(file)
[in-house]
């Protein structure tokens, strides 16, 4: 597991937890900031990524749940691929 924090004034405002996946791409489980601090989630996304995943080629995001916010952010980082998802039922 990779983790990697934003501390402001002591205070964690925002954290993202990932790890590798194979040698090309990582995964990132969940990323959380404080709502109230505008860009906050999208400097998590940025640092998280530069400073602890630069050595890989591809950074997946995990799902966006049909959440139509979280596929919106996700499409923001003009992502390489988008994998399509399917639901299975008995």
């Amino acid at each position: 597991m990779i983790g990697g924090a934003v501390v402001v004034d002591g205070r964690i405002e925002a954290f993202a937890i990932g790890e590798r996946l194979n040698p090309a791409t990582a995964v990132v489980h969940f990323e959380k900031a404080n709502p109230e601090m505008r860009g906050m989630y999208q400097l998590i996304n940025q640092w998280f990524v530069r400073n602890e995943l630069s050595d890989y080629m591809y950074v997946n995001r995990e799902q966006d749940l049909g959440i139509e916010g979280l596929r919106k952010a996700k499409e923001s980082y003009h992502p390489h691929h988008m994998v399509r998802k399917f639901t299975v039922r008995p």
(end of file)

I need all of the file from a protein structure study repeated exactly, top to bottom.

[in-house]
């Protein structure tokens, strides 16, 4: 597991937890900031990524749940691929 924090004034405002996946791409489980601090989630996304995943080629995001916010952010980082998802039922 990779983790990697934003501390402001002591205070964690925002954290993202990932790890590798194979040698090309990582995964990132969940990323959380404080709502109230505008860009906050999208400097998590940025640092998280530069400073602890630069050595890989591809950074997946995990799902966006049909959440139509979280596929919106996700499409923001003009992502390489988008994998399509399917639901299975008995």
């Amino acid at each position: 597991m990779i983790g990697g924090a934003v501390v402001v004034d002591g205070r964690i405002e925002a954290f993202a937890i990932g790890e590798r996946l194979n040698p090309a791409t990582a995964v990132v489980h969940f990323e959380k900031a404080n709502p109230e601090m505008r860009g906050m989630y999208q400097l998590i996304n940025q640092w998280f990524v530069r400073n602890e995943l630069s050595d890989y080629m591809y950074v997946n995001r995990e799902q966006d749940l049909g959440i139509e916010g979280l596929r919106k952010a996700k499409e923001s980082y003009h992502p390489h691929h988008m994998v399509r998802k399917f639901t299975v039922r008995p």